Mike: As mentioned above, the losses of Ike Obiagu and injury to Phil Cofer will open things up for Florida State big men, including Mfiondu Kabengele. The 6-9 nephew of NBA Hall of Famer Dikembe Mutombo, Kabengele was a major contributor last season and still has a world of potential. As a redshirt freshman, Kabengele averaged 7.2 points and 4.6 rebounds in less than 15 minutes per contest. Offensively, Kabengele has the ability to play on the block or knock down the outside shot. Defensively, Kabengele is a wide body but deceptively athletic and pretty good post defender. With a bigger role this season, it wouldn’t be unsurprising to see Kabengele average in double-figures scoring.

Most Glaring Question

Clint: Can the Team Stay Focused?
Emotional highs can extend far beyond the game immediately afterwards. Florida State’s improbable Elite Eight run was a stunning display of defensive resurgence and offensive firepower, both of which clicked at exactly the same time. It meant the world for the team, for the program, and for the fans. But now the Seminoles have put last season behind them and attempt to live up to expectations this year. In 2015 and 2016, they failed to do so. This season will be all about maintaining that drive and that desire to elevate the program with another national success story. Will Hamilton be able to do that? Or will his team suffer a “sophomore slump” of sorts?

Mike: Can FSU Be an Elite Defensive Team?
Leonard Hamilton was long regarded as a defensive mastermind but that perception has changed in recent years as FSU has become more talented offensively and looked to run more. Last season, FSU was nothing special on the defensive end of the floor, but that changed during the NCAA Tournament as no single opponent scored more than 70 points against the Seminoles. FSU has talent, but relative to the rest of the ACC, it’s not in the upper echelon. If Florida State is to live up to its top-20 national ranking, it will need to play with the defensive intensity that it did in March.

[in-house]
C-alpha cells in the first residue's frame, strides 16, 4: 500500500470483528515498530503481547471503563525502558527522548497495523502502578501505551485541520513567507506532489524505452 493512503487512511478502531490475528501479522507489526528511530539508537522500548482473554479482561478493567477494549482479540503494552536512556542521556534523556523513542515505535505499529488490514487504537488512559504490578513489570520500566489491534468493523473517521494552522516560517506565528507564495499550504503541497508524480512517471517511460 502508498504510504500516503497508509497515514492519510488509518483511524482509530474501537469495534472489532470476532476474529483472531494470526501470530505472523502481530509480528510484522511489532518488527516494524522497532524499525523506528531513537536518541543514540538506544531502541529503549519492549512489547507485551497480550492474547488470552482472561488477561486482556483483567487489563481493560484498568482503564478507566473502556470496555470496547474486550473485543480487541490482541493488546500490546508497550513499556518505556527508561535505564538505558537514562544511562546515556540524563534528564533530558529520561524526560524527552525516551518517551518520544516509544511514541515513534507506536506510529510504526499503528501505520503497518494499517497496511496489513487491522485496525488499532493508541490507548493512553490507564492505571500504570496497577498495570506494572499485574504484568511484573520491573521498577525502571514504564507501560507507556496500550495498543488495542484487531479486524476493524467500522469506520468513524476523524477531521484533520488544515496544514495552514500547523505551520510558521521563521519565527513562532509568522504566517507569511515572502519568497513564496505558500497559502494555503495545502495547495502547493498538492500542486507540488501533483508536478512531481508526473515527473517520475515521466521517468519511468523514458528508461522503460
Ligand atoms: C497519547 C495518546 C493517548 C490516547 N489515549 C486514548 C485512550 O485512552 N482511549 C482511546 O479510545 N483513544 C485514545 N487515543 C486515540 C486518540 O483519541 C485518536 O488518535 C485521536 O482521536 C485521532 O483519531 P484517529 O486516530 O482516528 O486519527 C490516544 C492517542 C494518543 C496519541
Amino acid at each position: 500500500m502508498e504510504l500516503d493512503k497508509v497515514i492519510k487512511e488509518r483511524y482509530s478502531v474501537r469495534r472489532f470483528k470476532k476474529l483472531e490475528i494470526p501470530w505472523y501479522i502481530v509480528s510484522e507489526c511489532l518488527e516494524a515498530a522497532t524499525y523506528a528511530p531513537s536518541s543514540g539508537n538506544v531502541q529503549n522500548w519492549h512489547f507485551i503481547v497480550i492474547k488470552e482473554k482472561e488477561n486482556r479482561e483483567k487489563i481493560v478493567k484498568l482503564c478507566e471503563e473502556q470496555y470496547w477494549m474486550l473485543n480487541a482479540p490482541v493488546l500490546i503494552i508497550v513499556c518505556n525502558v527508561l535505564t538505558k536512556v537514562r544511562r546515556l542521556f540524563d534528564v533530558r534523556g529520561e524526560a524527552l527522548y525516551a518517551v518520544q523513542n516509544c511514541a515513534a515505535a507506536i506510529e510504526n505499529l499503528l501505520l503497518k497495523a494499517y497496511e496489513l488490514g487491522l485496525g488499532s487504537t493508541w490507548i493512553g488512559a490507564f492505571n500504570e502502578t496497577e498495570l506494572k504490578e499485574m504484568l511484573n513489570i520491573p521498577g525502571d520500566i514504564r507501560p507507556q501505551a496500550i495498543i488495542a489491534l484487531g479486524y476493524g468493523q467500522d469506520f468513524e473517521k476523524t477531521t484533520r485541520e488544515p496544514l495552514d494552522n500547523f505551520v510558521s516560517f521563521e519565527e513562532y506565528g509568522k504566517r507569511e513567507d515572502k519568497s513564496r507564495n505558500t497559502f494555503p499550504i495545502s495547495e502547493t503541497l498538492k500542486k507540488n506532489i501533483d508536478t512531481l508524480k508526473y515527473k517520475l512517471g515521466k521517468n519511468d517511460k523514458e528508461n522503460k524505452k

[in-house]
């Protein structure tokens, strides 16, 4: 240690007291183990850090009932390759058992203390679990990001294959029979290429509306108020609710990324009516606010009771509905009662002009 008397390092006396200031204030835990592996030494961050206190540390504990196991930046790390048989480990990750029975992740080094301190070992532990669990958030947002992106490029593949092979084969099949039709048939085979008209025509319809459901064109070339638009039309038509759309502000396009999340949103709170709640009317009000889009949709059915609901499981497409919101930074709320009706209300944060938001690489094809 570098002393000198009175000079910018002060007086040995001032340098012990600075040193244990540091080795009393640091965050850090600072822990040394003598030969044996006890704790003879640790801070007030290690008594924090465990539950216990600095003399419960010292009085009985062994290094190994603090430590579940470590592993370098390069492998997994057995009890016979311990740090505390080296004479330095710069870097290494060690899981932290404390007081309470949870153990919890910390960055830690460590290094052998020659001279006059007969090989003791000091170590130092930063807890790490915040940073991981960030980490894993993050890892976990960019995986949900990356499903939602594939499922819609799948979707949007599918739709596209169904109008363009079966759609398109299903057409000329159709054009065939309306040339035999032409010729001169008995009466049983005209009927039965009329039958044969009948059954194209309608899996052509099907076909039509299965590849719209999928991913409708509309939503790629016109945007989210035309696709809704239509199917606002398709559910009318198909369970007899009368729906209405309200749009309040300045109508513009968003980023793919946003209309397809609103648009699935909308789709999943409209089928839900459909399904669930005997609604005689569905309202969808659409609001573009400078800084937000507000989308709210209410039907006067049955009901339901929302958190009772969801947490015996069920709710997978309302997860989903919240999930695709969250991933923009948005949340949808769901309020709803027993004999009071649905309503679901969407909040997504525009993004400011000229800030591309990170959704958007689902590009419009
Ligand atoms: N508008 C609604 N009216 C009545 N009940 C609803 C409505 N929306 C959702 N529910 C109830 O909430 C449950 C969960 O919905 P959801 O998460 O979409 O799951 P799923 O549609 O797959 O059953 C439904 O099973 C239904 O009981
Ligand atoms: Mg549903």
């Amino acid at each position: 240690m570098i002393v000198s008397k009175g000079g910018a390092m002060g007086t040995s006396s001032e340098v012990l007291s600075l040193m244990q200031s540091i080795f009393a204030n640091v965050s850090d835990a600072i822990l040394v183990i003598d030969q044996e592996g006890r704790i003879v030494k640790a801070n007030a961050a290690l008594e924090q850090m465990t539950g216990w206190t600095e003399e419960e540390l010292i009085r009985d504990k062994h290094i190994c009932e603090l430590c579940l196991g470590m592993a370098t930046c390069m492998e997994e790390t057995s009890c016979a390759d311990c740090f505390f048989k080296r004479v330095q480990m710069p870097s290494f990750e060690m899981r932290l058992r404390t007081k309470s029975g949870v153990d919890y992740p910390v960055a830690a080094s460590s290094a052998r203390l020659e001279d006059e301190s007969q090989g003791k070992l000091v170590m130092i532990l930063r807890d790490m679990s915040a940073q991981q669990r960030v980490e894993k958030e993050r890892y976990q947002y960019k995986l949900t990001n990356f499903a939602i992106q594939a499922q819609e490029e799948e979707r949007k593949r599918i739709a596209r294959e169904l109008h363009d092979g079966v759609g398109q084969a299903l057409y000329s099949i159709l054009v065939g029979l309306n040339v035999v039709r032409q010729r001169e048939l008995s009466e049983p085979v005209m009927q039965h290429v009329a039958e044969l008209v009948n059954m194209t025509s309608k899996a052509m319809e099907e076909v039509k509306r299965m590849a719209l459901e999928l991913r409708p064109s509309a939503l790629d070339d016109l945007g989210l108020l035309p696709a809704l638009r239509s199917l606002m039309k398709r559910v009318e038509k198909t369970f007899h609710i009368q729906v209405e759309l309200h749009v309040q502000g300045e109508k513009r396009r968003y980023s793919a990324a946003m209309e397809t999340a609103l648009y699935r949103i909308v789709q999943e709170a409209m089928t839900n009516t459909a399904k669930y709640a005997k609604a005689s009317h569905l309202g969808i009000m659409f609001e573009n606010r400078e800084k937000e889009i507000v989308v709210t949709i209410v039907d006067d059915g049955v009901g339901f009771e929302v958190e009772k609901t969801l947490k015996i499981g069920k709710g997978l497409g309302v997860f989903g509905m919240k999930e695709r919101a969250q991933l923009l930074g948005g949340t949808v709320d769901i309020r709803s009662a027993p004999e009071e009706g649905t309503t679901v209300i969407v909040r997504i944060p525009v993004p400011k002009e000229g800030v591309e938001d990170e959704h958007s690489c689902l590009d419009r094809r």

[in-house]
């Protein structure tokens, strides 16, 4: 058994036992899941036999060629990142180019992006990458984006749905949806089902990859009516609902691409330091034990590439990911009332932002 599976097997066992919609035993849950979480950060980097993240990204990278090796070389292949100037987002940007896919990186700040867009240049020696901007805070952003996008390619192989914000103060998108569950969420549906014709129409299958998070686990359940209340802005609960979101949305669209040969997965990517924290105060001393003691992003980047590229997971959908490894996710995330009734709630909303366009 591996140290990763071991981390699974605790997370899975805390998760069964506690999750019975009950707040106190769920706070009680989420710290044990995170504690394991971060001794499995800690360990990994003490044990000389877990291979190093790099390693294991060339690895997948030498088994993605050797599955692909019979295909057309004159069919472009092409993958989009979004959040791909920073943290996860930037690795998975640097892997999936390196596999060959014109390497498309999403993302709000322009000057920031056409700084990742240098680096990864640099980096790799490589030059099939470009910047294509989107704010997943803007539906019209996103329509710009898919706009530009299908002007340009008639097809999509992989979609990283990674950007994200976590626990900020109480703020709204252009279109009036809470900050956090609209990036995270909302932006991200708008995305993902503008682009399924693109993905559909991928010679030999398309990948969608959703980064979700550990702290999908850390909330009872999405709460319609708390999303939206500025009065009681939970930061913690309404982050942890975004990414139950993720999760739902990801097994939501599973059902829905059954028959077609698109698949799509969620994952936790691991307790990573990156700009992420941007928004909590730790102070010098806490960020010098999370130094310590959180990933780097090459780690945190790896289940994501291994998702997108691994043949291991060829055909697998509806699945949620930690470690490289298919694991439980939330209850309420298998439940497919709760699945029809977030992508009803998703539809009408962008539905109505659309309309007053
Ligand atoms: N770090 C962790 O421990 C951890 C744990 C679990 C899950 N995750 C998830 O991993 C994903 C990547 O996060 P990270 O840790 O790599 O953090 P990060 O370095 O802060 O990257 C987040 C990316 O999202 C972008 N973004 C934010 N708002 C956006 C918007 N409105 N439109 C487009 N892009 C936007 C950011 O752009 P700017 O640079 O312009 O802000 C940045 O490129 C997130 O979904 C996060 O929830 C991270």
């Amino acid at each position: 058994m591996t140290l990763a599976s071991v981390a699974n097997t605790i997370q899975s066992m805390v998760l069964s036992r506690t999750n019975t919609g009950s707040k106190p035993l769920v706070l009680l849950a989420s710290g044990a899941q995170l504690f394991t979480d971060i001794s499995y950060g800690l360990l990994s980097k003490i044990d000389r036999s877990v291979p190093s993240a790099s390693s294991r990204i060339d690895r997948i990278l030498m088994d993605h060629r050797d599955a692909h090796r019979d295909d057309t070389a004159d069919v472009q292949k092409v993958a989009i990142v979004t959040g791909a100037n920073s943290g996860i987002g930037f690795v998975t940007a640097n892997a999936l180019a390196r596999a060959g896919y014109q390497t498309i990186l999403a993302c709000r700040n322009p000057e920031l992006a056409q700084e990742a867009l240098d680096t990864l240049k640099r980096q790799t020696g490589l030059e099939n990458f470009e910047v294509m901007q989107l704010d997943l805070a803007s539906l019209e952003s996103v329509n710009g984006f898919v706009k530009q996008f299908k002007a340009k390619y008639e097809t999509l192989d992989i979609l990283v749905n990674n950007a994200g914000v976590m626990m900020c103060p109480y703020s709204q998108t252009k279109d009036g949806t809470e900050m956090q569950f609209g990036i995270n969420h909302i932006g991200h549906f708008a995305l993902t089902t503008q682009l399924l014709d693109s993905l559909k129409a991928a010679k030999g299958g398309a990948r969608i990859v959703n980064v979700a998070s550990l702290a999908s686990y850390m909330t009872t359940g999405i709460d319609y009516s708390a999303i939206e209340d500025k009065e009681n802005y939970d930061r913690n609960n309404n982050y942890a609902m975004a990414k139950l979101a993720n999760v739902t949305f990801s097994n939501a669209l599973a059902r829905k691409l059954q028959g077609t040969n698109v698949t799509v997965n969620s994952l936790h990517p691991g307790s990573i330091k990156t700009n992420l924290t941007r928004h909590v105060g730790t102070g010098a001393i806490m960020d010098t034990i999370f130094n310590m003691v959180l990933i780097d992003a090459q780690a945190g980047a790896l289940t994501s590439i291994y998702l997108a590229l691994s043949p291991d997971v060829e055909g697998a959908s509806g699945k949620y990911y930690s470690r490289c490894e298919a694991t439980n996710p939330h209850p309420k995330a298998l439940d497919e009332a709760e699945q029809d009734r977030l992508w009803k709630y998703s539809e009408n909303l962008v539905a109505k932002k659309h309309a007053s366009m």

Bold Prediction

Clint: Mfiondu Kabengele Becomes a Top-3 Scorer
Kabengele seems to be the forgotten factor of the 2017-18 team. The power forward/center played in 34 games last season and proved to be an emerging offensive threat (7.2 points per game). In addition to his more refined scoring touch around the rim, Kabengele was a productive rebounder (4.6 rebounds per game) and showed growth as a defender. He hasn’t reached his ceiling yet, but Kabengele will turn out to be the best overall post player on the team. He’ll continue to ride his strong postseason performance into a top-3 scorer for FSU.

Mike: Terance Mann is First-Team All-ACC
Despite a breakout year last season, Terance Mann garnered only ACC Honorable Mention and was nowhere to be found on this season’s preseason All-ACC team. Mann has improved every season and if that trend continues, FSU could have a player that averages better than 15 points, six rebounds and shoots somewhere in the 55 percent range. It’s also expected that FSU will make more noise in the regular season than last. If that happens, Mann could be one of the household names in basketball’s premier conference.

Season Prediction

Clint: 25-11 (11-7 ACC), Sweet 16 appearance
The Seminoles do not take a huge leap forward, but they maintain their deadly offense throughout the year and finish the regular season with a 22-9 record. The defense takes a step back due to the loss of Obiagu and the reliance on younger players for rotational minutes. The key for Florida State is the ACC regular season record, as it improves on last season’s tally and secures an NCAA Tournament spot thanks to in-conference success. The Seminoles add on a win in the ACC Tournament and grab anywhere from a 5-seed to a 9-seed nationally. Their offense lets them breeze past the first two rounds before falling in the Sweet 16.

Mike: 25-11 (11-7 ACC), Sweet 16 appearance
The non-conference for Florida State isn’t particularly daunting, but the Seminoles will continue to have success in conference play. FSU will minimize bad losses and mix in some signature wins, entering the ACC Tournament as one of the top five or six teams in the conference. A modicum of conference tournament success will give FSU an NCAA Tournament seed somewhere in the No. 4 to No. 6 range. Florida State uses last season’s tournament success to again advance past the first weekend.

One Comment

  1. finance85

    November 6, 2018 at 11:14 am

    Great article, guys.